Ben Affleck and Samuel L. Jackson's "Changing Lanes" drew heavy traffic as the drama about two men bent on revenge after a fender-bender debuted in the No. 1 spot with $17.6 million this weekend.
"Panic Room," the top film for the last two weekends, slipped to second with $11.3 million, while Cameron Diaz's romantic comedy "The Sweetest Thing" opened at No. 3 with $10 million, according to studio estimates Sunday.
The horror flick "Frailty," starring Matthew McConaughey and Bill Paxton, premiered with $4.2 million, tying for eighth place with "National Lampoon's Van Wilder."
In narrower release, the satiric comedy "Human Nature" opened weakly with $300,000, averaging a meager $1,339 in 224 theaters. The film stars Patricia Arquette and Tim Robbins and was written by Charlie Kaufman ("Being John Malkovich").
"Changing Lanes" averaged $6,716 in 2,613 theaters, compared with $3,745 in 2,670 cinemas for "The Sweetest Thing" and $2,806 in 1,497 locations for "Frailty."
The overall box office continued a string of up weekends. The top 12 films grossed $84.1 million, an 11.5% increase from the same weekend a year ago.
So far this year, Hollywood has posted domestic revenues of about $2.25 billion, 18% ahead of last year's pace, when the industry set a yearlong record of $8.4 billion, said Paul Dergarabedian, president of box-office tracker Exhibitor Relations.
Healthy spring business could boost Hollywood's busy summer season, which gets an early start next weekend with the debut of "The Scorpion King," a spinoff of "The Mummy" franchise starring pro wrestler the Rock.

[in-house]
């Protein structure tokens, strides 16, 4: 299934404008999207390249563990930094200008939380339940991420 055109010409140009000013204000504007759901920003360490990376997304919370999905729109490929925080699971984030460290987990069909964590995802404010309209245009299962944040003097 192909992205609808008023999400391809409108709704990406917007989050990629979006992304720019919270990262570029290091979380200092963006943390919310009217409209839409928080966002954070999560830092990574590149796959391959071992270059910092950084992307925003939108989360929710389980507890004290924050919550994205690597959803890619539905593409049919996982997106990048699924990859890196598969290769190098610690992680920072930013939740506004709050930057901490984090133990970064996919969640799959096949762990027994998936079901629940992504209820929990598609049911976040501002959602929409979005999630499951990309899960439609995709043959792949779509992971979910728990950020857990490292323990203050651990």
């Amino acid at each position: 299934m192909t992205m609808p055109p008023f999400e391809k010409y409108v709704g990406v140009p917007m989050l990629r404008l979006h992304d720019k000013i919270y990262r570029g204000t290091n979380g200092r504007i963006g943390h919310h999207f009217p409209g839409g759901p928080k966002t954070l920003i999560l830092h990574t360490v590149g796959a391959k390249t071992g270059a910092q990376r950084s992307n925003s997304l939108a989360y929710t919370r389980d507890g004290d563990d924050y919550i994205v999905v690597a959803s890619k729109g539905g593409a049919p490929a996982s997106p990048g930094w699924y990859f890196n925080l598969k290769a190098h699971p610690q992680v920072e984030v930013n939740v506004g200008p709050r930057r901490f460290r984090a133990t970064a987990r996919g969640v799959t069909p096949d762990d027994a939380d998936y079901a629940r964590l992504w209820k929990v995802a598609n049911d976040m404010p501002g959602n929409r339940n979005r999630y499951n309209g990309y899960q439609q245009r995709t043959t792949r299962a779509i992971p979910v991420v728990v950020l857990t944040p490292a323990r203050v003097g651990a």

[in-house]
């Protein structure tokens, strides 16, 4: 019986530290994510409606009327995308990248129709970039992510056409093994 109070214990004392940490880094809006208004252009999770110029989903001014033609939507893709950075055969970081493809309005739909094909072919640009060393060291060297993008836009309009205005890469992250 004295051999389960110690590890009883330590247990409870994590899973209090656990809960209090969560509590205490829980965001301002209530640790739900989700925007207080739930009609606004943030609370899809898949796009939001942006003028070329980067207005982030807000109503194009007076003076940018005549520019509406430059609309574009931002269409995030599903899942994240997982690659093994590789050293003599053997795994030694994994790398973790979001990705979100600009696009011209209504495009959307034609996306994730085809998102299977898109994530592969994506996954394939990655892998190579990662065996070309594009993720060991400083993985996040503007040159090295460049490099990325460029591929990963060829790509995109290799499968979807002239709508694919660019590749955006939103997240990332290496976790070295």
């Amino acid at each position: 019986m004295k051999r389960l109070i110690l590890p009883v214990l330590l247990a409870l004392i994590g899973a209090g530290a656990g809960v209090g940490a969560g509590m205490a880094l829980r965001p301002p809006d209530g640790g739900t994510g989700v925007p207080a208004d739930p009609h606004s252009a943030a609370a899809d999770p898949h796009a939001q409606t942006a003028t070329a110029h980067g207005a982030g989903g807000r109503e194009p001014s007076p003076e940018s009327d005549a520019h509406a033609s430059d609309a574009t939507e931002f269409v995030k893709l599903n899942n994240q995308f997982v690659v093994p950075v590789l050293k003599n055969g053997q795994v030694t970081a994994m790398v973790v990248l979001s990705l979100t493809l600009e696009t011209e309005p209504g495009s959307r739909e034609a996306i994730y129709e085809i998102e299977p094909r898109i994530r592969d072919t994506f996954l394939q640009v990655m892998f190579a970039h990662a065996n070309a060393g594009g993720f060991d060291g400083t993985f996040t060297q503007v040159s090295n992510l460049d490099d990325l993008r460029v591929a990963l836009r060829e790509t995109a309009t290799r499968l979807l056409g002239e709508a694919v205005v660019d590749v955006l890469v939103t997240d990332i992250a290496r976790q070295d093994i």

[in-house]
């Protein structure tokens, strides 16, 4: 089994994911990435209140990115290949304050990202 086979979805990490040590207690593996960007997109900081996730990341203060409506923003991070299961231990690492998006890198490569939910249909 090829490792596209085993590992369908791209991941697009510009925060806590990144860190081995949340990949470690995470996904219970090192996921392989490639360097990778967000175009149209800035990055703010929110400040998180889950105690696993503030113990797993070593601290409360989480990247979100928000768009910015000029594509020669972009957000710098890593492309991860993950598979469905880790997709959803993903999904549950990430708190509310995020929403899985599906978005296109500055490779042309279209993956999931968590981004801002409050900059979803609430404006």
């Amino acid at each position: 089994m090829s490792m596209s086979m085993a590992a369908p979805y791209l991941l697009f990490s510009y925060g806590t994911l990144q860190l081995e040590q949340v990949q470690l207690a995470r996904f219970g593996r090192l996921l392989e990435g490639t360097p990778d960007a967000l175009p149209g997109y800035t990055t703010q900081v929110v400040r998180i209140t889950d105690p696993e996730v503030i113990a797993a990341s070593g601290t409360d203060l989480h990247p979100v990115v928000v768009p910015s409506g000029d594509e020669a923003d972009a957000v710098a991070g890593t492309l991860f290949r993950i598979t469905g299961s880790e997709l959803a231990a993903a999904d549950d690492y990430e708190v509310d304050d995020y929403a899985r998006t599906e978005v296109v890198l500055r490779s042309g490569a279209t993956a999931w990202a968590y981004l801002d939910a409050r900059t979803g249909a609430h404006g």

"Changing Lanes" benefited from generally positive reviews, Affleck's allure to women and Jackson's appeal to black audiences, said Wayne Lewellen, head of distribution for Paramount, which released the film. The audience was split 50-50 between men and women, and about 70% was older than 25, he said.
That demographic breakdown should help "Changing Lanes" hold up against "The Scorpion King," which is expected to appeal largely to teenage boys and young males, Lewellen said.
"The Sweetest Thing" drew mainly 17- to 25-year-olds and a largely female audience, said Jeff Blake, president of worldwide marketing and distribution for Sony, which released the movie.
The reissue of "E.T. the Extra-Terrestrial" took in $1.5 million, pushing its four-week gross to $32.9 million. The movie's 20-year total climbed to $432.7 million, edging past "Star Wars: Episode I The Phantom Menace" for No. 3 on the all-time domestic box-office chart.
Rounding out the weekend's top 10 were "Ice Age" at No. 4 with an estimated $8.7 million, followed by "The Rookie" with $8.1 million, "High Crimes" with $8 million, "Clockstoppers" with $4.8 million, "Frailty," and "Van Wilder" and "Blade II" with $4.1 million.